Home to some of the largest and most highly rated public school districts in Texas and the U.S., West Houston offers its residents an impressive array of high quality educational opportunities.

“What are the schools like?” This is one of the first questions a new Houstonian with a family will ask. And in West Houston, the answer is: “Pretty, darn good!” Top-notch education has long been a major ingredient in West Houston’s winning recipe for quality of life, and one of the key reasons the area’s population continues to increase. West Houston is home to some of the largest and most respected public school districts in Texas and the U.S., and offers its residents an impressive array of high-quality educational opportunities.

But learning isn’t just for kids; there are excellent facilities for adult training and continuing education in the area or right nearby.



The State of Texas Assessments of Academic Readiness Program measures a child’s academic growth, and college and career readiness. Reading and mathematics are tested each year in grades three to eight; writing in grades four and seven; science in grades five and eight; social studies in grade eight and end-of-course (EOC) assessments are required for English 1, English 11, algebra 1, biology and U.S. history, which count for 15% of the final grade in that course. www.tea.texas.gov.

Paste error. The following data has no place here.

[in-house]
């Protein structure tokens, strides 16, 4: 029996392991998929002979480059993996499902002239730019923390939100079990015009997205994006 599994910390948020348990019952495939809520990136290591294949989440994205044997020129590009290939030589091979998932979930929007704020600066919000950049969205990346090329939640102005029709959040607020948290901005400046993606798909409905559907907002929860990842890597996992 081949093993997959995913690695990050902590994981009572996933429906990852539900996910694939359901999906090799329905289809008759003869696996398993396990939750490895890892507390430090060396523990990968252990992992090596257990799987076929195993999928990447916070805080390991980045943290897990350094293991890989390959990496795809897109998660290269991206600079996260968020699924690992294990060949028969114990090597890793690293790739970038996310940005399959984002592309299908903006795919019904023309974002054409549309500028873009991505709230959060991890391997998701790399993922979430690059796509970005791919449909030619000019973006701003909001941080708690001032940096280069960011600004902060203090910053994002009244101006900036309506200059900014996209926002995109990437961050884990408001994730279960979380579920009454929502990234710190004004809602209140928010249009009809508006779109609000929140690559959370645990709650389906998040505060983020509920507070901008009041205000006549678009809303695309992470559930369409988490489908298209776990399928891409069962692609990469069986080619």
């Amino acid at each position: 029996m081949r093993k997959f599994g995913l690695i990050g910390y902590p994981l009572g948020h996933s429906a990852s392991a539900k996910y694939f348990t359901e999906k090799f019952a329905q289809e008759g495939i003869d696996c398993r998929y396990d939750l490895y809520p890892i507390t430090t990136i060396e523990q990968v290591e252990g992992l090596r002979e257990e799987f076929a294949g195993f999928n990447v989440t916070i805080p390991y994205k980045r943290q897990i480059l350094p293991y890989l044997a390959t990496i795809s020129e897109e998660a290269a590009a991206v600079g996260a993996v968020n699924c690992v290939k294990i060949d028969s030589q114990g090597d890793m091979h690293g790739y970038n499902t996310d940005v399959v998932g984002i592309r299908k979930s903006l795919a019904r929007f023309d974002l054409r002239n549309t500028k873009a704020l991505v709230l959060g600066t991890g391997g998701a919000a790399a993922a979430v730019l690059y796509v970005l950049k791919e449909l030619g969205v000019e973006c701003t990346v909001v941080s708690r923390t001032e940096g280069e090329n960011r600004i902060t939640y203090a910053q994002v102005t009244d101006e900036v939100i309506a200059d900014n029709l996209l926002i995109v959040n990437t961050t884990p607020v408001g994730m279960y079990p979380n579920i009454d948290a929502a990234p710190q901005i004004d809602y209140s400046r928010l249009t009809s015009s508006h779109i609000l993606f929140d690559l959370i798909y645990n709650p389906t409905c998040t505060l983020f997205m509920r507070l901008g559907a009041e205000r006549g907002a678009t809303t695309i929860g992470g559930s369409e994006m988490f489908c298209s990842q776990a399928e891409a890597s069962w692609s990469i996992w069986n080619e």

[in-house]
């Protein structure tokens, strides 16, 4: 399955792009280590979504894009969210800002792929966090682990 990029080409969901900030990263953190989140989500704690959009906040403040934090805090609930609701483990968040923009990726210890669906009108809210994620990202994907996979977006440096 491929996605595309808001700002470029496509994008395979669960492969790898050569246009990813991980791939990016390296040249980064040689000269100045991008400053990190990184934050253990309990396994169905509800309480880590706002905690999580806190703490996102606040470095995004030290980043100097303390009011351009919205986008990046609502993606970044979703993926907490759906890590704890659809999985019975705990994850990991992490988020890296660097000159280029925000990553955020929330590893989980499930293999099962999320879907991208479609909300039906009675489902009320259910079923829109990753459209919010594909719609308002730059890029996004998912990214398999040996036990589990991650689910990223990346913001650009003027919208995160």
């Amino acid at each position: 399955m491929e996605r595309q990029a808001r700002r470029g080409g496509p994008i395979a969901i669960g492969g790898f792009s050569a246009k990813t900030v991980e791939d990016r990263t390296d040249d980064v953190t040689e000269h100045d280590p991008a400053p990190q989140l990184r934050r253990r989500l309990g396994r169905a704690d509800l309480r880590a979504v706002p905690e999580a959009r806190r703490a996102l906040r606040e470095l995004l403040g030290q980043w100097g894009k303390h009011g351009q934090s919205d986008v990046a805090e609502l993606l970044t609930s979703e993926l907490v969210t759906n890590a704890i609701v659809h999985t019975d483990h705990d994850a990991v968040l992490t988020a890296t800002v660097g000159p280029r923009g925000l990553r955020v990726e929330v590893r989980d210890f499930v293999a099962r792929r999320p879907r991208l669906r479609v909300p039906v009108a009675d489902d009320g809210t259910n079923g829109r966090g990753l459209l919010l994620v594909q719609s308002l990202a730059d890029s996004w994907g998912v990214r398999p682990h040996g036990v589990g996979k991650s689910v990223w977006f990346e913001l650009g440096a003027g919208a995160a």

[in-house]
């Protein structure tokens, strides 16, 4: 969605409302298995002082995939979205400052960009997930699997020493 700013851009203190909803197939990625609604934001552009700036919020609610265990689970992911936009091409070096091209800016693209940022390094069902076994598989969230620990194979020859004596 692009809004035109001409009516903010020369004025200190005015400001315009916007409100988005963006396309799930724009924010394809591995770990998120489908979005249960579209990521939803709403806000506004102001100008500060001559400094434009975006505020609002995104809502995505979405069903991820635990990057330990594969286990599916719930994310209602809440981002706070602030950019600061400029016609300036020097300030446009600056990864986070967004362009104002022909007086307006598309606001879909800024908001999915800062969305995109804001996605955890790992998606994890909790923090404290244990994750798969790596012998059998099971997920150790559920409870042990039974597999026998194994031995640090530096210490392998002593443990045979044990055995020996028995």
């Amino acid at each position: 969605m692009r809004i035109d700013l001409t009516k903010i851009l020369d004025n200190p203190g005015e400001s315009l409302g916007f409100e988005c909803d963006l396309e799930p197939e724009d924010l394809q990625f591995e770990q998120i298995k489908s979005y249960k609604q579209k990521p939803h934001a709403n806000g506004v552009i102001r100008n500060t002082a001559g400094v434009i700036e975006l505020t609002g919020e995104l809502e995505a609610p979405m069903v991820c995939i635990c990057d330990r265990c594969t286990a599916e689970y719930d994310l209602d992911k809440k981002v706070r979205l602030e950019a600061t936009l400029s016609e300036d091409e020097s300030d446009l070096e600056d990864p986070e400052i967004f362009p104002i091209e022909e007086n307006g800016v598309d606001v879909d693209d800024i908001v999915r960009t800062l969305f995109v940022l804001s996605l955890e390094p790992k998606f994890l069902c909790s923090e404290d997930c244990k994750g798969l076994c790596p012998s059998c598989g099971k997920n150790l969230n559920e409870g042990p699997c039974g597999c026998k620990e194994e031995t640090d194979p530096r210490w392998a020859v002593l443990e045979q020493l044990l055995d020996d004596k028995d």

Students enrolling in Texas Public Schools can be tested for dyslexia and related disorders. Section 504 of the Rehabilitation Act prohibits discrimination and assures that students who are disabled by a physical or mental impairment have educational opportunities equal to those provided to non-disabled students.



Charter schools operate under fewer rules, which allows for innovation, flexibility and more personalized learning. They offer tuition-free open enrollment and may specialize in a specific area; some offer students in higher grades the chance to take high school and college courses simultaneously. Charter schools must be fiscally and academically as accountable as public schools, adhere to the Texas Education Agency curriculum standards and give their students STAAR tests. The State of Texas provides funds based on the average daily attendance of the students, just as it does for public schools; however, charter schools do not receive funds from local tax revenue and most do not receive state facilities funding. Visit Texas Charter Schools Association at www.txcharterschools.org.